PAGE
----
For two decades, IBEW members across the U.S. and Canada have been sending us the images that tell the stories of who we are and the work we do. We’ve been proud to share those pictures with you, and this year we’re celebrating a milestone – the IBEW’s 20th Annual Photo Contest.
A few of the rules have changed, but your task is the same: Show us what it means to be a member of the greatest union in the world, the International Brotherhood of Electrical Workers.
1. The contest is open to active or retired IBEW members only. The person submitting the photo must be the person who took the photograph. Members may enter up to five photos each.
2. International officers and staff are not eligible.
3. Photos can be submitted as digital files of at least 300 dpi, measuring 1,200 by 1,800 pixels at minimum, in color or black and white. Larger files of at least 2,200 pixels are encouraged.
4. All submissions become property of the IBEW Media Department.
5. Photo entries must have an IBEW theme of some sort, with IBEW members at work, engaged in a union-related activity or featuring subjects conveying images of the electrical industry or the union.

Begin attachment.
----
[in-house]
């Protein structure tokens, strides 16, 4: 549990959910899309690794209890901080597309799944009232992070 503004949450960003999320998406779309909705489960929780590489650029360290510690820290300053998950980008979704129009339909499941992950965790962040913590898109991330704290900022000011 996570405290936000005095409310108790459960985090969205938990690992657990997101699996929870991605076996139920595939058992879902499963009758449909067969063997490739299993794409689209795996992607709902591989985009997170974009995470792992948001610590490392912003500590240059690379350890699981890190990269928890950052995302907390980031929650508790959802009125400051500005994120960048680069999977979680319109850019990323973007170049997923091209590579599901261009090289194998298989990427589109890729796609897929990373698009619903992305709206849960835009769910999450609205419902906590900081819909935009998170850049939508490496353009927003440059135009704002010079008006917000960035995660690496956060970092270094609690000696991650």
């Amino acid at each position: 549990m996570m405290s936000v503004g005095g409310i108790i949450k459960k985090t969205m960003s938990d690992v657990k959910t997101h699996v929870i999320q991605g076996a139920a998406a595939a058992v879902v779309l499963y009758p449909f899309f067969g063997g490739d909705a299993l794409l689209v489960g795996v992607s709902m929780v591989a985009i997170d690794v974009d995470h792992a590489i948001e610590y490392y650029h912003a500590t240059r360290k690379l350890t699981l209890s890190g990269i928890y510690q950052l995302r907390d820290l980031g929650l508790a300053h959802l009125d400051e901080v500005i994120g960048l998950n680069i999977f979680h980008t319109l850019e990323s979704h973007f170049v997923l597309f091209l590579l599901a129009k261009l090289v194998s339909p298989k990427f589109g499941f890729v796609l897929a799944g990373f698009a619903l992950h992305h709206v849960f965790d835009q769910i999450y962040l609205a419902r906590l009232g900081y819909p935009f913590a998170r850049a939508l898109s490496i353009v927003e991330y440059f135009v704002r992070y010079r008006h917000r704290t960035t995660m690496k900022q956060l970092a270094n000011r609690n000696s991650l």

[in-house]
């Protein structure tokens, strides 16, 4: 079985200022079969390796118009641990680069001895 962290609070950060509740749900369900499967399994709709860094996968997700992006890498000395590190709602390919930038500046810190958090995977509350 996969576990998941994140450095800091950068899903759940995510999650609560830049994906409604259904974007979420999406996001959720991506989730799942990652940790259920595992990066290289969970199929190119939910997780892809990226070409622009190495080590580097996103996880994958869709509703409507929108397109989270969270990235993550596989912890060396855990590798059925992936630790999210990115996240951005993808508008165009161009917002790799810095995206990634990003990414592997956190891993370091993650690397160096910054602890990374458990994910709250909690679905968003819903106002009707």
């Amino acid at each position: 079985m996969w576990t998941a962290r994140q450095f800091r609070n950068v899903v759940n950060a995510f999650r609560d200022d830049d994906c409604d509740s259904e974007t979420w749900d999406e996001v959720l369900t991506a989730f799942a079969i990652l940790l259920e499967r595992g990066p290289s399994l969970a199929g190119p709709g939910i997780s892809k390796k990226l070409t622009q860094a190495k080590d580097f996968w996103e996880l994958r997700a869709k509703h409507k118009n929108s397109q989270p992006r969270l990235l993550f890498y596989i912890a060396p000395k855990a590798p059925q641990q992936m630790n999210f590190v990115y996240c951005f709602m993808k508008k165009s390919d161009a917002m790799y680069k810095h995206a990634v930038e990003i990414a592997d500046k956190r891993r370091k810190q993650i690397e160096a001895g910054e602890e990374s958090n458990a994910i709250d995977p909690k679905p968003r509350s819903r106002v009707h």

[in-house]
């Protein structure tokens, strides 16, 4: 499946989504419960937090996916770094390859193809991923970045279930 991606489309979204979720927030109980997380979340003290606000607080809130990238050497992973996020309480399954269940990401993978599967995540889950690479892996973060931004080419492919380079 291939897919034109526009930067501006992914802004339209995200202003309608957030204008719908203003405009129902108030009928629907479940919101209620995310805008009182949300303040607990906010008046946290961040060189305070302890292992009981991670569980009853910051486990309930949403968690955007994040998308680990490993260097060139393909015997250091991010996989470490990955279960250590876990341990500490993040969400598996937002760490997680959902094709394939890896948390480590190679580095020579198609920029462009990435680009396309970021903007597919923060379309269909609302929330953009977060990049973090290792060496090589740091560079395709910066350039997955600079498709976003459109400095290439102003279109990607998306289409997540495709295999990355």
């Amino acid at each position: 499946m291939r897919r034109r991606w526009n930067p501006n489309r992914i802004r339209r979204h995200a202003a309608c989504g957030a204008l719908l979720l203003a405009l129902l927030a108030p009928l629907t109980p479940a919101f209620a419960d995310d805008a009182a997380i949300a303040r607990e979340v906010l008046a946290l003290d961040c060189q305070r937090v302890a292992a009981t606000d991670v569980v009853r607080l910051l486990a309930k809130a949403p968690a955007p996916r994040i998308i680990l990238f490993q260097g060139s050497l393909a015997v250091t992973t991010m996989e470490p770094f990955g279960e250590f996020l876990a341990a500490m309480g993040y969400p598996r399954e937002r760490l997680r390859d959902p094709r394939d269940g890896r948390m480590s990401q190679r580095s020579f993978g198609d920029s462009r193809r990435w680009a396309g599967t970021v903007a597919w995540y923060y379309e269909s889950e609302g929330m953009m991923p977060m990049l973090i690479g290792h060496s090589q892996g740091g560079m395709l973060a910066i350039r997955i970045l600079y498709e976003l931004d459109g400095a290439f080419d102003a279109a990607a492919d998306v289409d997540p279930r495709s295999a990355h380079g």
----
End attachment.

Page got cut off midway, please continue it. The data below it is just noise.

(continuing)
6. If members are featured in the photo, they should be identified. If large groups are pictured, the name of the group or the purpose of the gathering (e.g., a safety committee, a linemen’s rodeo, a union meeting) can be submitted in place of individual names.
7. Photos previously published in IBEW publications or on the website are not eligible for submission.
9. Up to 15 finalists will be selected and posted on ibew.org for final judging by the public. The winners will be featured in a future issue of the Electrical Worker.
Here are some guidelines that will help ensure that the photos you send in for the contest look as good to the rest of the world as they do to you:
• Pay close attention to pixel width and resolution. Generally, photos should not be less than 2,200 pixels wide at 300 dpi. Most computer programs have a “Properties” tab you can use to check pixel width and file size.
• Another good indication of image quality is file size. Typically, the file size should be listed in megabytes (MB). A file size listed in kilobytes (kb) is too small.
• Always err on the side of uploading a larger photo.
• Cameras also have adjustable settings for photo resolution. For print quality, camera settings should be set to an image size of 5 M (megapixels) or higher. If you’re unsure about the settings,
a good rule of thumb is to set the camera to the highest quality setting it allows.
• Cellphone photos may be acceptable, depending on the phone model. Newer model smartphones (iPhone, Android and Windows) usually produce files that are high enough in quality as long as the original file is selected when sending. Older smartphone photographs are generally lower in quality.